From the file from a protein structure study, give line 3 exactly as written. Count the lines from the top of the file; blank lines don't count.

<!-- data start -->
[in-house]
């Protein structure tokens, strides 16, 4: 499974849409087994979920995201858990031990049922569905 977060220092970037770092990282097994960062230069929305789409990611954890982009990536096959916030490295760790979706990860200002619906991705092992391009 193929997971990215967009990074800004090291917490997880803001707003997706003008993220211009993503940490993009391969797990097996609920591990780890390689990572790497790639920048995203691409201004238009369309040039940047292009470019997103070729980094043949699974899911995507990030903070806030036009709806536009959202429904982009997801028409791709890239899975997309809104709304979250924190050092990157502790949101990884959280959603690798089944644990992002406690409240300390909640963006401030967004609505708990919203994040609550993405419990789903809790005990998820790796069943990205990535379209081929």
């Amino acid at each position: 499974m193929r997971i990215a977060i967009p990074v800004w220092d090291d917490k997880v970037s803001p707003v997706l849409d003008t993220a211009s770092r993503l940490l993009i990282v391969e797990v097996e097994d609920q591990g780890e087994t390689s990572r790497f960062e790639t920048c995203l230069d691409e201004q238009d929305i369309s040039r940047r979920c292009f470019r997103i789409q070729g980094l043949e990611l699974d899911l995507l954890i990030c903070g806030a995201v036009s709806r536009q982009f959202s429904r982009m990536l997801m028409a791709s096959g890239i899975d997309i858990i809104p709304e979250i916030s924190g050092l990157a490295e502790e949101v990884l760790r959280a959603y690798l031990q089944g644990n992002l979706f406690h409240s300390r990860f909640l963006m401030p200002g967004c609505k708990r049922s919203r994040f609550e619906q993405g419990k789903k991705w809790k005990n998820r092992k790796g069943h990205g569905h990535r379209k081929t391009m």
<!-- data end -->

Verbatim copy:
């Amino acid at each position: 499974m193929r997971i990215a977060i967009p990074v800004w220092d090291d917490k997880v970037s803001p707003v997706l849409d003008t993220a211009s770092r993503l940490l993009i990282v391969e797990v097996e097994d609920q591990g780890e087994t390689s990572r790497f960062e790639t920048c995203l230069d691409e201004q238009d929305i369309s040039r940047r979920c292009f470019r997103i789409q070729g980094l043949e990611l699974d899911l995507l954890i990030c903070g806030a995201v036009s709806r536009q982009f959202s429904r982009m990536l997801m028409a791709s096959g890239i899975d997309i858990i809104p709304e979250i916030s924190g050092l990157a490295e502790e949101v990884l760790r959280a959603y690798l031990q089944g644990n992002l979706f406690h409240s300390r990860f909640l963006m401030p200002g967004c609505k708990r049922s919203r994040f609550e619906q993405g419990k789903k991705w809790k005990n998820r092992k790796g069943h990205g569905h990535r379209k081929t391009m």